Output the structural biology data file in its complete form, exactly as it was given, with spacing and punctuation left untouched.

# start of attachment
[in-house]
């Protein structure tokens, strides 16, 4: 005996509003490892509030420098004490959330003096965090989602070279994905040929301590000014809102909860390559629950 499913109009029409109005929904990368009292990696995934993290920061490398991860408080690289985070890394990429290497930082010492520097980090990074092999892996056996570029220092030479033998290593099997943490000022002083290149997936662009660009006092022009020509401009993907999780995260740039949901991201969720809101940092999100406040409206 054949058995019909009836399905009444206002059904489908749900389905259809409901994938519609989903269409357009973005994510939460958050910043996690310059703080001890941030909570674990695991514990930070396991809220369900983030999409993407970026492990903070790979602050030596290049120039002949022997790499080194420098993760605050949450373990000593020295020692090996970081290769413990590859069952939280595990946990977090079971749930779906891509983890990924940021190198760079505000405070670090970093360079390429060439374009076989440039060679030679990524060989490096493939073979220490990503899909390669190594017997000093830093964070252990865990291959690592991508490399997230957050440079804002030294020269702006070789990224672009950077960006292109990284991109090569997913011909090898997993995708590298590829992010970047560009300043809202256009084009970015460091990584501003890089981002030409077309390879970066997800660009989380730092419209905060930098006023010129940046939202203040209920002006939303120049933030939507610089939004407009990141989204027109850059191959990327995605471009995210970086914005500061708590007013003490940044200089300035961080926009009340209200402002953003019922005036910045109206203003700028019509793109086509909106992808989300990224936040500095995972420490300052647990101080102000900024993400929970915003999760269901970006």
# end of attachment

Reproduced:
[in-house]
């Protein structure tokens, strides 16, 4: 005996509003490892509030420098004490959330003096965090989602070279994905040929301590000014809102909860390559629950 499913109009029409109005929904990368009292990696995934993290920061490398991860408080690289985070890394990429290497930082010492520097980090990074092999892996056996570029220092030479033998290593099997943490000022002083290149997936662009660009006092022009020509401009993907999780995260740039949901991201969720809101940092999100406040409206 054949058995019909009836399905009444206002059904489908749900389905259809409901994938519609989903269409357009973005994510939460958050910043996690310059703080001890941030909570674990695991514990930070396991809220369900983030999409993407970026492990903070790979602050030596290049120039002949022997790499080194420098993760605050949450373990000593020295020692090996970081290769413990590859069952939280595990946990977090079971749930779906891509983890990924940021190198760079505000405070670090970093360079390429060439374009076989440039060679030679990524060989490096493939073979220490990503899909390669190594017997000093830093964070252990865990291959690592991508490399997230957050440079804002030294020269702006070789990224672009950077960006292109990284991109090569997913011909090898997993995708590298590829992010970047560009300043809202256009084009970015460091990584501003890089981002030409077309390879970066997800660009989380730092419209905060930098006023010129940046939202203040209920002006939303120049933030939507610089939004407009990141989204027109850059191959990327995605471009995210970086914005500061708590007013003490940044200089300035961080926009009340209200402002953003019922005036910045109206203003700028019509793109086509909106992808989300990224936040500095995972420490300052647990101080102000900024993400929970915003999760269901970006």